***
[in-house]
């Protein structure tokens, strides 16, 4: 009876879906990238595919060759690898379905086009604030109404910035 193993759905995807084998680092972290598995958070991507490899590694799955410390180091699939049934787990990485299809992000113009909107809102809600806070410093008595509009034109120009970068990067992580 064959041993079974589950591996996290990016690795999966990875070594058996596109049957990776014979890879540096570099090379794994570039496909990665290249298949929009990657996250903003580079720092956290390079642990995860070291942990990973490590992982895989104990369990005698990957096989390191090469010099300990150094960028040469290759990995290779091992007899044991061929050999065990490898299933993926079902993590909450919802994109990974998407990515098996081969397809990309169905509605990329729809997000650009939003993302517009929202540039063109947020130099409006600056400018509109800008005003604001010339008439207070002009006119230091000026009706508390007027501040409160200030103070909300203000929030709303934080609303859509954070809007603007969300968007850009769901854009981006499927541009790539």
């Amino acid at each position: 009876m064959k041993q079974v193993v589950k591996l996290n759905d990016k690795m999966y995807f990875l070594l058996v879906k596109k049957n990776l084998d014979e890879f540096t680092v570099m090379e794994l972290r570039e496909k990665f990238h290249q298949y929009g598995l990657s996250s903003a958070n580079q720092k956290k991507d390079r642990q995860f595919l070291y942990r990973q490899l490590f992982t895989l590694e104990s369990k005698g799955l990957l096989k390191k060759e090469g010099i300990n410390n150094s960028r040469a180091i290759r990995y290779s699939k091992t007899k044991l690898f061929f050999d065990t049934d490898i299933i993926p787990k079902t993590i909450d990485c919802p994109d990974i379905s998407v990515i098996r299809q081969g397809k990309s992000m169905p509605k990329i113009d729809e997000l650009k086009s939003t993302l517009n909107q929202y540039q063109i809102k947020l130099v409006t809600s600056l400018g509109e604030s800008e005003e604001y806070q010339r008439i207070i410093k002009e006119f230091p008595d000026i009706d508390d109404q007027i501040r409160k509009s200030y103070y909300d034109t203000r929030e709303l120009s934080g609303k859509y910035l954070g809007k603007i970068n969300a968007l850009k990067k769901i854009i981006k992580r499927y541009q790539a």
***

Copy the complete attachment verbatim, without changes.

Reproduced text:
[in-house]
């Protein structure tokens, strides 16, 4: 009876879906990238595919060759690898379905086009604030109404910035 193993759905995807084998680092972290598995958070991507490899590694799955410390180091699939049934787990990485299809992000113009909107809102809600806070410093008595509009034109120009970068990067992580 064959041993079974589950591996996290990016690795999966990875070594058996596109049957990776014979890879540096570099090379794994570039496909990665290249298949929009990657996250903003580079720092956290390079642990995860070291942990990973490590992982895989104990369990005698990957096989390191090469010099300990150094960028040469290759990995290779091992007899044991061929050999065990490898299933993926079902993590909450919802994109990974998407990515098996081969397809990309169905509605990329729809997000650009939003993302517009929202540039063109947020130099409006600056400018509109800008005003604001010339008439207070002009006119230091000026009706508390007027501040409160200030103070909300203000929030709303934080609303859509954070809007603007969300968007850009769901854009981006499927541009790539």
């Amino acid at each position: 009876m064959k041993q079974v193993v589950k591996l996290n759905d990016k690795m999966y995807f990875l070594l058996v879906k596109k049957n990776l084998d014979e890879f540096t680092v570099m090379e794994l972290r570039e496909k990665f990238h290249q298949y929009g598995l990657s996250s903003a958070n580079q720092k956290k991507d390079r642990q995860f595919l070291y942990r990973q490899l490590f992982t895989l590694e104990s369990k005698g799955l990957l096989k390191k060759e090469g010099i300990n410390n150094s960028r040469a180091i290759r990995y290779s699939k091992t007899k044991l690898f061929f050999d065990t049934d490898i299933i993926p787990k079902t993590i909450d990485c919802p994109d990974i379905s998407v990515i098996r299809q081969g397809k990309s992000m169905p509605k990329i113009d729809e997000l650009k086009s939003t993302l517009n909107q929202y540039q063109i809102k947020l130099v409006t809600s600056l400018g509109e604030s800008e005003e604001y806070q010339r008439i207070i410093k002009e006119f230091p008595d000026i009706d508390d109404q007027i501040r409160k509009s200030y103070y909300d034109t203000r929030e709303l120009s934080g609303k859509y910035l954070g809007k603007i970068n969300a968007l850009k990067k769901i854009i981006k992580r499927y541009q790539a």